Raven's first book is now complete and for sale! Thank you, everyone, for your help and encouragement! This thread made a huge difference. https://www.etsy.com/ca/listing/673745296/homegrown-linen-transforming-flaxseed
Steven Kovacs wrote:I am not a writer, so take this with a grain of salt:
My writer friends say that 1) you just have to pour out a lot of words, most of which will be discarded eventually, in order to write anything; and 2) the writing and editing processes are entirely separate - write a volume of words, then come back to it later as an editor and edit it. Don't edit as you write, or the creating and critiquing functions of your brain will fight each other and nothing will get done.
R Ranson wrote: ...read it for me, put a line through the chaff, circle the stuff that's good with green and make notes on what needs to be said clearer and what needs to be expanded on. Maybe that's asking too much from an editor?
R Ranson wrote:The book I'm thinking is about fibre farming. I know a lot more than I did two years ago - and maybe that's why I am so hesitant.
At the moment there are a few books that touch on this topic, but none of them are the book I wanted to read 14 years ago. That's when I started seriously gathering information and experience for this book. I'm still learning new things everyday. What if I wait one more year? Imagine how much more I would know then! This is one of my biggest stumbling blocks.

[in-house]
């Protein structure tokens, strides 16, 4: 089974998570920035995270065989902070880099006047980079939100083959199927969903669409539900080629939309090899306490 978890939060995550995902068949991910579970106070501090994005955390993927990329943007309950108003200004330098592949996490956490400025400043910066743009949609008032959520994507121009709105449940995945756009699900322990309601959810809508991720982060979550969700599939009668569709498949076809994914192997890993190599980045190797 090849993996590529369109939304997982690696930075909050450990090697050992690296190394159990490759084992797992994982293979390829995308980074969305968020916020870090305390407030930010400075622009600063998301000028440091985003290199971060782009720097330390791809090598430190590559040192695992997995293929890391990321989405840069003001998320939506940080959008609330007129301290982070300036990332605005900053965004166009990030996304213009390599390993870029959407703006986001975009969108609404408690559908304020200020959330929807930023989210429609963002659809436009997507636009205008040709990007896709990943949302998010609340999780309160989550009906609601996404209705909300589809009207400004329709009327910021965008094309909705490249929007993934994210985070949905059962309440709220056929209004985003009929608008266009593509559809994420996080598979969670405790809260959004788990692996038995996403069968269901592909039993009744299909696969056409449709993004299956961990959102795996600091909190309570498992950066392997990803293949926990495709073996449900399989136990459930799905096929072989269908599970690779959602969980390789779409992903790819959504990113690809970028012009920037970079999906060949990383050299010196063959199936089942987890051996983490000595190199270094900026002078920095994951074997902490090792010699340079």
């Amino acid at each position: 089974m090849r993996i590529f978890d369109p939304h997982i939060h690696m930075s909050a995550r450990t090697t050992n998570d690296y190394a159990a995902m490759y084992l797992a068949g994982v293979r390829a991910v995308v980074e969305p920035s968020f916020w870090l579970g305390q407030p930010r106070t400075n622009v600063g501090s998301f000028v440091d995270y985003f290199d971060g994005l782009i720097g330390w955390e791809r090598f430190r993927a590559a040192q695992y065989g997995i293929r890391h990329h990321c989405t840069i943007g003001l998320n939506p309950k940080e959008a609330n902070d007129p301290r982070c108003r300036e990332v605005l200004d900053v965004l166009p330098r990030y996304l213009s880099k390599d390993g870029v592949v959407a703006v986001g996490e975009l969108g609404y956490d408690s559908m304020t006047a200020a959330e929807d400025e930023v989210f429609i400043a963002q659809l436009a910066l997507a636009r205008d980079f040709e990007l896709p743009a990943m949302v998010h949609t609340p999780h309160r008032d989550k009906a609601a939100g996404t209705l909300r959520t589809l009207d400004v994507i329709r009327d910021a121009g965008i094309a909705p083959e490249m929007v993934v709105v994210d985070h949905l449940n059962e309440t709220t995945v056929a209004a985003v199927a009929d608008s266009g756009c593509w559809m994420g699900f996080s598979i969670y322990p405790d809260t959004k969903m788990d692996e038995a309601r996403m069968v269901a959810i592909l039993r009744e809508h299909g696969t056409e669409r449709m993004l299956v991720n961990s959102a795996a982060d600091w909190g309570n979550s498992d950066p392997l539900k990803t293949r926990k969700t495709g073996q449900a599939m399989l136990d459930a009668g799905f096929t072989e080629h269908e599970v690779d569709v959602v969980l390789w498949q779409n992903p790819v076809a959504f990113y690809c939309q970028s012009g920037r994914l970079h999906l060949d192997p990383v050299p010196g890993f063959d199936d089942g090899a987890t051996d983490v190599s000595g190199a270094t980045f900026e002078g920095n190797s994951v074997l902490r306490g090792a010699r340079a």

The book I want to write is about growing, processing and enjoying textiles in a holistic system. It would involve small-scale methods that would be good for the apartment dweller all the way up to farm-based industry (small spinning mills). It would be in-depth enough to be a reference for experienced farmers, but also include inspiration and introduction for people who are just getting started.
For example, the sheep chapter(s) would help explain what sheep are, what their uses are (stacking functions), basics on caring for them, how to incorporate them into a holistic system (permaculture system?). Then there would be more in-depth topics like how to prevent parasites (ducks, minerals, &c), basics about breeding, lambing, shearing, medical emergencies, a bit about choosing the right breed, marketing sheep and their products and that sort of thing, and references list of books that cover these topics in more detail (lambing guide, Pat Colbe's books, &c). Then there's the bit on how to process the fibre into cloth - But that's almost a second book on its own.
holy guacomole that's some serious table of contents! And annotated at that!
2,537 words. My head hurts.
Roberto pokachinni wrote:holy guacomole that's some serious table of contents! And annotated at that!
2,537 words. My head hurts.
Travis Johnson wrote:Fiber Frolic
(for Fun and Profit)